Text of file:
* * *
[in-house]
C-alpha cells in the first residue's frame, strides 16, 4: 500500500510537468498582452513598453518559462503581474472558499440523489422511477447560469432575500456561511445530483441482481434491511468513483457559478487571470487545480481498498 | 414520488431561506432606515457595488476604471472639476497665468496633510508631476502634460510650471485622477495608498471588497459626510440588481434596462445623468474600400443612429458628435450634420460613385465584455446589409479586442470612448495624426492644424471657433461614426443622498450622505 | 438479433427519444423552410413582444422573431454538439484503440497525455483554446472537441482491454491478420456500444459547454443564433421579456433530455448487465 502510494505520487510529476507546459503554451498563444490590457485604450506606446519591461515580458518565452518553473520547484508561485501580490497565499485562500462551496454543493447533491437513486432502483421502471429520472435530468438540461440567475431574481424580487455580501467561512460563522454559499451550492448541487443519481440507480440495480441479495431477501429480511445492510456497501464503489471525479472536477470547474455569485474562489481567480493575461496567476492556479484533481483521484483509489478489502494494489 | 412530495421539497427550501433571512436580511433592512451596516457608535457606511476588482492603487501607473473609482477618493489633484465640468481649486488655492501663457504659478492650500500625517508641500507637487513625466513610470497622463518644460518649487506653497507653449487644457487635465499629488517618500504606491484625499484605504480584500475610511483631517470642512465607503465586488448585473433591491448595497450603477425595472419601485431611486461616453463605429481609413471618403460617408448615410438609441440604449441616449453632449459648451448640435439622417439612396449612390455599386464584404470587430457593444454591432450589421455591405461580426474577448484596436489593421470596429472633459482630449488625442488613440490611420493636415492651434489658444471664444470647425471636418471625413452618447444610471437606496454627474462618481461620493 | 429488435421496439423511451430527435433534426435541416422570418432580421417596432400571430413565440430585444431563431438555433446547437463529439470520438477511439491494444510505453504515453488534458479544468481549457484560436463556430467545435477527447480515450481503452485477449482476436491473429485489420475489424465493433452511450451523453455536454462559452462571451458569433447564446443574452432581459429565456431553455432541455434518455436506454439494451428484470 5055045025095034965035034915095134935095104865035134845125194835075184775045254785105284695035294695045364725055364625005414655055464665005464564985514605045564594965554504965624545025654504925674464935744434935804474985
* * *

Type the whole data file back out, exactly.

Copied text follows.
[in-house]
C-alpha cells in the first residue's frame, strides 16, 4: 500500500510537468498582452513598453518559462503581474472558499440523489422511477447560469432575500456561511445530483441482481434491511468513483457559478487571470487545480481498498 | 414520488431561506432606515457595488476604471472639476497665468496633510508631476502634460510650471485622477495608498471588497459626510440588481434596462445623468474600400443612429458628435450634420460613385465584455446589409479586442470612448495624426492644424471657433461614426443622498450622505 | 438479433427519444423552410413582444422573431454538439484503440497525455483554446472537441482491454491478420456500444459547454443564433421579456433530455448487465 502510494505520487510529476507546459503554451498563444490590457485604450506606446519591461515580458518565452518553473520547484508561485501580490497565499485562500462551496454543493447533491437513486432502483421502471429520472435530468438540461440567475431574481424580487455580501467561512460563522454559499451550492448541487443519481440507480440495480441479495431477501429480511445492510456497501464503489471525479472536477470547474455569485474562489481567480493575461496567476492556479484533481483521484483509489478489502494494489 | 412530495421539497427550501433571512436580511433592512451596516457608535457606511476588482492603487501607473473609482477618493489633484465640468481649486488655492501663457504659478492650500500625517508641500507637487513625466513610470497622463518644460518649487506653497507653449487644457487635465499629488517618500504606491484625499484605504480584500475610511483631517470642512465607503465586488448585473433591491448595497450603477425595472419601485431611486461616453463605429481609413471618403460617408448615410438609441440604449441616449453632449459648451448640435439622417439612396449612390455599386464584404470587430457593444454591432450589421455591405461580426474577448484596436489593421470596429472633459482630449488625442488613440490611420493636415492651434489658444471664444470647425471636418471625413452618447444610471437606496454627474462618481461620493 | 429488435421496439423511451430527435433534426435541416422570418432580421417596432400571430413565440430585444431563431438555433446547437463529439470520438477511439491494444510505453504515453488534458479544468481549457484560436463556430467545435477527447480515450481503452485477449482476436491473429485489420475489424465493433452511450451523453455536454462559452462571451458569433447564446443574452432581459429565456431553455432541455434518455436506454439494451428484470 5055045025095034965035034915095134935095104865035134845125194835075184775045254785105284695035294695045364725055364625005414655055464665005464564985514605045564594965554504965624545025654504925674464935744434935804474985